FLAGGED RARE. Flushed from the edge of a grassland plot with several Chipping Sparrows. First detected by a different flight call: a short-rising chip with an abrupt ending. Overall pallid coloration observed in flight. Flew up to a large tree across the road with other sparrows, but continued "climbing" to high limbs. It quickly flew to an adjacent woodland edge, not to be seen again. Short unobstructed distant views showed overall a buffy plumage from below. Direct frontal view showed warm buffy color limited to the breast. Coloration and vocalization different from Chipping Sparrows, though it was otherwise comparable in size and shape. Facial pattern not seen, due to short encounter and because the bird was high in the tree. Lack of striping below and buffy coloration differentiate from other sparrow, except Ammodramus. From Ammodramus, by size, shape, and flight call note.

2
12
3
285
15
219

FLAGGED AS A HIGH COUNT. A detailed count of 219 song sparrow. Both observers agreed on counts at each of the 15+ fields survey, and number were deemed both meaningful and conservative.

3
214

FLAGGED AS A HIGH COUNT. A detailed count of 214 swamp sparrow. Both observers agreed on counts at each of the 15+ fields survey, and number were deemed both meaningful and conservative. One partially leucistic individual with a bizarre, piebald appearance was an unusual surprise. Vocalizations and overall structure helped to identify this unique bird.

16
8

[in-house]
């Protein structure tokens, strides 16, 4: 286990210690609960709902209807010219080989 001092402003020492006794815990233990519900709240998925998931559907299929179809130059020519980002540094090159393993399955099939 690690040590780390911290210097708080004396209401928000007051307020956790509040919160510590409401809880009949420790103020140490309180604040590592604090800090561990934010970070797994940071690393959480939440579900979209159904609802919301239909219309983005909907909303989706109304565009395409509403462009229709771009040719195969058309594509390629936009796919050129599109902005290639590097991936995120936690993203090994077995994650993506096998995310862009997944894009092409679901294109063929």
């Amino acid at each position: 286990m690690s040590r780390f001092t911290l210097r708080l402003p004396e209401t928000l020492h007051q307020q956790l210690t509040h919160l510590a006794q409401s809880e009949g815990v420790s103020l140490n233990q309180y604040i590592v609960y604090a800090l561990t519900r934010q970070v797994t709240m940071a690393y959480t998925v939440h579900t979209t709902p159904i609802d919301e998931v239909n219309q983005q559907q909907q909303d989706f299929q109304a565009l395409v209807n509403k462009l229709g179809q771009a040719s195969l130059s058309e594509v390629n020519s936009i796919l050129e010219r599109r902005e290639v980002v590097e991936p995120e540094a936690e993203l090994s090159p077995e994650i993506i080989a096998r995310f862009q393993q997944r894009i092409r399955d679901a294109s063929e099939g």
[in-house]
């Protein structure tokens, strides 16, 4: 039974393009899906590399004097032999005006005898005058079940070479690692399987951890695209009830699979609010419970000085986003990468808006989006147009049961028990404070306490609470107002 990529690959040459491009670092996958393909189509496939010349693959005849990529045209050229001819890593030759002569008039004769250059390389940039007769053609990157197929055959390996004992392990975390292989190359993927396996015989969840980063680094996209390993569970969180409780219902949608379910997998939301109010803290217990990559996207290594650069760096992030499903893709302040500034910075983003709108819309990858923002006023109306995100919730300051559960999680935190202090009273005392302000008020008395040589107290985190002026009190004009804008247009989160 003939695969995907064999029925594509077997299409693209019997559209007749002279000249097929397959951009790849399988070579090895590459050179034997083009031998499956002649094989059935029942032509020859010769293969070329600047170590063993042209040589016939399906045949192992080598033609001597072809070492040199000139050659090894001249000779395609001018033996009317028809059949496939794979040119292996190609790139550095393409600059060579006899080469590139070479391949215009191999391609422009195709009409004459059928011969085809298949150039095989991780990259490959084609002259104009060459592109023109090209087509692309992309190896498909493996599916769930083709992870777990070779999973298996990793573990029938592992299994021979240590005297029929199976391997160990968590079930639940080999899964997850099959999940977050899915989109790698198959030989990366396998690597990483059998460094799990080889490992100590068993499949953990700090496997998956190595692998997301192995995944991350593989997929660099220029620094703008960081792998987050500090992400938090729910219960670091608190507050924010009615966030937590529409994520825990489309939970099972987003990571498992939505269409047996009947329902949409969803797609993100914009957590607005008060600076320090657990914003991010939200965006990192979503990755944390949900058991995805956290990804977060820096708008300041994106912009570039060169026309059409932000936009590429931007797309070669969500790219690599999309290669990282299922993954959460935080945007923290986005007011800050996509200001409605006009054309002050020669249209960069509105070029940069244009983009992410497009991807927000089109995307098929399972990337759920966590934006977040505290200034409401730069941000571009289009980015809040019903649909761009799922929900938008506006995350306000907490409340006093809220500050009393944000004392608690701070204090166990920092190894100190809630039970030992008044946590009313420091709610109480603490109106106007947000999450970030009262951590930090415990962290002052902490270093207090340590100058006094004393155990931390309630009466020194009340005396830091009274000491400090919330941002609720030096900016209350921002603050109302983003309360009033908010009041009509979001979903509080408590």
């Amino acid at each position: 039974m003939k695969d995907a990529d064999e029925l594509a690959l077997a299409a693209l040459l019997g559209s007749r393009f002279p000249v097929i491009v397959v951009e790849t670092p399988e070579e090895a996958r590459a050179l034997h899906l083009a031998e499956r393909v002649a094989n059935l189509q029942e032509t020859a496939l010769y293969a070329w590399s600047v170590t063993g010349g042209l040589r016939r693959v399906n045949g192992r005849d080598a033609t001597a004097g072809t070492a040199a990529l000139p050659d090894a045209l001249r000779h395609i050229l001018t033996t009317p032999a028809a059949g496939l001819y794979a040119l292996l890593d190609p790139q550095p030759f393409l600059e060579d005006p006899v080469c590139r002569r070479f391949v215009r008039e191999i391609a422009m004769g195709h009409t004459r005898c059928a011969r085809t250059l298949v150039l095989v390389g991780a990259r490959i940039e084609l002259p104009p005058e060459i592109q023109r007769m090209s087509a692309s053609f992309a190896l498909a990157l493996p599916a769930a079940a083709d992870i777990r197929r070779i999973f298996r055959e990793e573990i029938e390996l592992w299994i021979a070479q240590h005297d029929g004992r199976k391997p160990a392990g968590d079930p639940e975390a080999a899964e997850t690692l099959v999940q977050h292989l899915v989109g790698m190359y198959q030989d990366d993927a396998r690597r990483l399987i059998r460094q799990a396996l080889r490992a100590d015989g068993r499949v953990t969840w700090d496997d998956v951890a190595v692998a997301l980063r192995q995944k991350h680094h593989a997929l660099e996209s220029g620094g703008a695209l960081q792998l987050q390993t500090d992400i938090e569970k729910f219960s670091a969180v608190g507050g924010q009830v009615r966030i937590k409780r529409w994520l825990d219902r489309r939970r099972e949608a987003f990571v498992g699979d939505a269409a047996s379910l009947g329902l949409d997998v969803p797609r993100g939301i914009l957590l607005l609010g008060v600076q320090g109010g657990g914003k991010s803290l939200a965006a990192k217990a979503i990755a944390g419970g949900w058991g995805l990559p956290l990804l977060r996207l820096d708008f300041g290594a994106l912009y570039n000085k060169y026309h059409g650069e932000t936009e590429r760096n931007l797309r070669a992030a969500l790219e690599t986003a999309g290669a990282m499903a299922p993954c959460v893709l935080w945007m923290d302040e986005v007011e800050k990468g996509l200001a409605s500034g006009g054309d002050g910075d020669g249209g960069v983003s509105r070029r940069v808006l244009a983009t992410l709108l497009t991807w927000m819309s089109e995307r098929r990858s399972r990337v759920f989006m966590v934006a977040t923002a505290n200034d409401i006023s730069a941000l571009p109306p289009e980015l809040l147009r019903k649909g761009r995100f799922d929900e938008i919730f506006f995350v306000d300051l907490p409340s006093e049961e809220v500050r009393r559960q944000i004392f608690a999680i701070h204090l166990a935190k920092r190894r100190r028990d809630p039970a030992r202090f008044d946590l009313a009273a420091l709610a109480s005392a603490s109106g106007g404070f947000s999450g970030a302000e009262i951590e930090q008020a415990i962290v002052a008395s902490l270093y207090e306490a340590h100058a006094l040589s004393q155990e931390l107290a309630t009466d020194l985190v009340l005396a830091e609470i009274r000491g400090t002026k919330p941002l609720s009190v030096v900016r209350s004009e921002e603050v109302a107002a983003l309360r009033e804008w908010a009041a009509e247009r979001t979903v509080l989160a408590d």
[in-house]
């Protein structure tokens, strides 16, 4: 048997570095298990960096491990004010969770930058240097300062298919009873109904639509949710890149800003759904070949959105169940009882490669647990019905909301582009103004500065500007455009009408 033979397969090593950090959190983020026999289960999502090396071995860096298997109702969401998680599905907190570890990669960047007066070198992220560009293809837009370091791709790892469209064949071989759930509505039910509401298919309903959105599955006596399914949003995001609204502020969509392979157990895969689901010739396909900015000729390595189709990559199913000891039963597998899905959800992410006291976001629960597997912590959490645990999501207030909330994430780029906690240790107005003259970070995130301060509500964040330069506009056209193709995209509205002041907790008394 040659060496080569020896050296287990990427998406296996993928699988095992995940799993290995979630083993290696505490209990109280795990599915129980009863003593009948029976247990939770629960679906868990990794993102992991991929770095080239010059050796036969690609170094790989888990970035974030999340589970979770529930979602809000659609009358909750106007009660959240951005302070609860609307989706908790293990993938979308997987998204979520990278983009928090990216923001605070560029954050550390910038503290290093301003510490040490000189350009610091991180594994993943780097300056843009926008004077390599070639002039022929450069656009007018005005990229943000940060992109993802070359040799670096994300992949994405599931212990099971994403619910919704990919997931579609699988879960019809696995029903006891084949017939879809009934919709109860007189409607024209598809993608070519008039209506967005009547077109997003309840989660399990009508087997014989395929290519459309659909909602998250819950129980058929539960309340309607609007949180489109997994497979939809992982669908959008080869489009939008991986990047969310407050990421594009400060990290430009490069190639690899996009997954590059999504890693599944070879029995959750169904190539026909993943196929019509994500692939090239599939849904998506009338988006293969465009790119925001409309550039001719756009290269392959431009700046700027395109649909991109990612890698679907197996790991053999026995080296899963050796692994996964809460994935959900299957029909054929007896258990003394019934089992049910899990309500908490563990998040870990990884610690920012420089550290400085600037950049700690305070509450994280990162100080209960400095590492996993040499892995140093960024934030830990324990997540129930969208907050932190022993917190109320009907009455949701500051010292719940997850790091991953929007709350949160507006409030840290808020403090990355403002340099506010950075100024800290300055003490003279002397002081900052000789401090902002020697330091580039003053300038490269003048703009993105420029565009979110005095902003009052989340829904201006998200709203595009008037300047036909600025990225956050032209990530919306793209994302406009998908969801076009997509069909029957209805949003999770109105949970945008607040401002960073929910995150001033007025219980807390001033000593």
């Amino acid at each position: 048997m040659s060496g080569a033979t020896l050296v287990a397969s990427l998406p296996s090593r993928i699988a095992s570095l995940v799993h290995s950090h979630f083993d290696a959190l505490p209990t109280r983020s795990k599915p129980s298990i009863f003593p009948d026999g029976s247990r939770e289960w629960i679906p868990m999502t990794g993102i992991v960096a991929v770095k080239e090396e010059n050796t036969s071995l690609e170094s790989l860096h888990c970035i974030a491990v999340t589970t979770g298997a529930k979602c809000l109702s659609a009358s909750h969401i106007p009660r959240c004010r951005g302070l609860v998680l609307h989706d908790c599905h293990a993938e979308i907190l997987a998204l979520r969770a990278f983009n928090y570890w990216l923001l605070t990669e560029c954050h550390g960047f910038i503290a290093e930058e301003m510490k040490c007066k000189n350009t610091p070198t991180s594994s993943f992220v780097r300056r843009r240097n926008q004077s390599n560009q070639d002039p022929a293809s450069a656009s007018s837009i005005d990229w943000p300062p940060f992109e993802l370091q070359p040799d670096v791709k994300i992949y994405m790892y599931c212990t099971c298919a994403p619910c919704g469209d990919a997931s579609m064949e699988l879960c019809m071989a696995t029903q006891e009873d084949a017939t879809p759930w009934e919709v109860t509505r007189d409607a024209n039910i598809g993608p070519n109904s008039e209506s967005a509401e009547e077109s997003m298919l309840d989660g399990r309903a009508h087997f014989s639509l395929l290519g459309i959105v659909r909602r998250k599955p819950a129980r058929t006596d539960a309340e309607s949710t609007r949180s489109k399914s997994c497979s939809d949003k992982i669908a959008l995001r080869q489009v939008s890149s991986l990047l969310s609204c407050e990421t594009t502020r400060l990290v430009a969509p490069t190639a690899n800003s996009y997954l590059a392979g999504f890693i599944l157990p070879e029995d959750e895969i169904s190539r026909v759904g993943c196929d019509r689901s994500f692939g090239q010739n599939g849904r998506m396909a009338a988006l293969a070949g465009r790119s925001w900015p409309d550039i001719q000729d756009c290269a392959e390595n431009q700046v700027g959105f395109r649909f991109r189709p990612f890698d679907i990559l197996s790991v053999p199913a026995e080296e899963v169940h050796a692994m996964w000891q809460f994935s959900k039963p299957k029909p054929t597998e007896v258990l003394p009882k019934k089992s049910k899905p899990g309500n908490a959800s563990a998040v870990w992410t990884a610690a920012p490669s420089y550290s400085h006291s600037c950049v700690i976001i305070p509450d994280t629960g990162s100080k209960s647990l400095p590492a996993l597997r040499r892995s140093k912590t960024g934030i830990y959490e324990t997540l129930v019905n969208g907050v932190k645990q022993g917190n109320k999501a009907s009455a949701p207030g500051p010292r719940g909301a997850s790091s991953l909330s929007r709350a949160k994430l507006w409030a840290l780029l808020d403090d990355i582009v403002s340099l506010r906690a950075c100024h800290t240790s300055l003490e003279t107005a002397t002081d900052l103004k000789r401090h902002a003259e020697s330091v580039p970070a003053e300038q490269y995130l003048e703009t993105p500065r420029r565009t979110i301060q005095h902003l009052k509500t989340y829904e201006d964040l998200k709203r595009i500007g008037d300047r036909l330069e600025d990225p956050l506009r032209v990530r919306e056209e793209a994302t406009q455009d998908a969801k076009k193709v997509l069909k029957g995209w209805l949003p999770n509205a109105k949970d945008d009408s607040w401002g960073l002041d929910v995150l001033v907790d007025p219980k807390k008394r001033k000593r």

Small number Foraging in fields. Not including at least 12 overhead.

25

FLYOVER. 1 flock.

120

FLYOVER. 3 flocks.

1

FLAGGED RARE. Overall olive warbler with gray head. Whitish around the eye, blending with eye line that did not extend behind the eye. Thin and pointed gray bill. Blurry streaks on breast (greenish yellow below, with streaks in a darker shade). Spotted and ID by Tim, but seen well by both observers. Feeding in native grasses in walled garden. Tame bird, that calmly returned to feed in the grasses once we passed (heard vocalizing -call)

6
1

FLAGGED RARE (late). Feeding in tree hedgerow with a fixed flock of migrants, and seen at close range with 8x binoculars. Frantically feeding warbler (typical of species) with diagnostic fanned dark tail with bright yellow areas in outer tails feather (yellow spot starting middle of tail and up). Seen well by both observers.

1

FLYOVER. Fairly high overhead ID by buzzy flight call, extensive yellow below, and back tail tip (black on distal half).

3
5

Individuals not seen well enough to ID to subspecies

12

Good numbers of Palms today after two nights of sustained NW winds. Several individuals were seen well enough to discern browner coloration than the Eastern birds that outnumbered Westerns today

28

Good numbers of Palms today after two nights of sustained NW winds. Most birds seen well were Eastern individuals, with bright yellow underparts

2
24
8
warbler sp. (Parulidae sp.)
1

FLAGGED RARE (late). Fascinating whistled flight call vocalization heard in the dark at dusk for several minutes. Territorial male was heard all summer at that location (co-incidence?).

ML119000421

© Tim Healy

Average Quality
9

Under-represented from lack of forest surveying.

1

FLAGGED RARE. Heard only along the edge of the forest and the fields late in the afternoon. Twice gave diagnostic flight call, a strong buzz lower than that of Indigo Bunting but higher than that of Dickcissel. It sounded like the bird was perched relatively low in the trees

8

Largest group was 4. Drop from 31 counted on September 30. Past peak now.

1

FLAGGED RARE. Extremely dull bird, likely a first year female. Overall beige colored. Identified from sparrows by bill shape (strong and relatively long- not conical), wide beige eye-ring, strongly black- striped back, and relative size (like a large sparrow). Clean pale throat. Observed for a couple minutes a close range (80 feet), with unobstructed view, with 8x binoculars. Seen well by both observers. Bird was feeding in native grass field edge.

 

Are you submitting a complete checklist of the birds you were able to identify?

Yes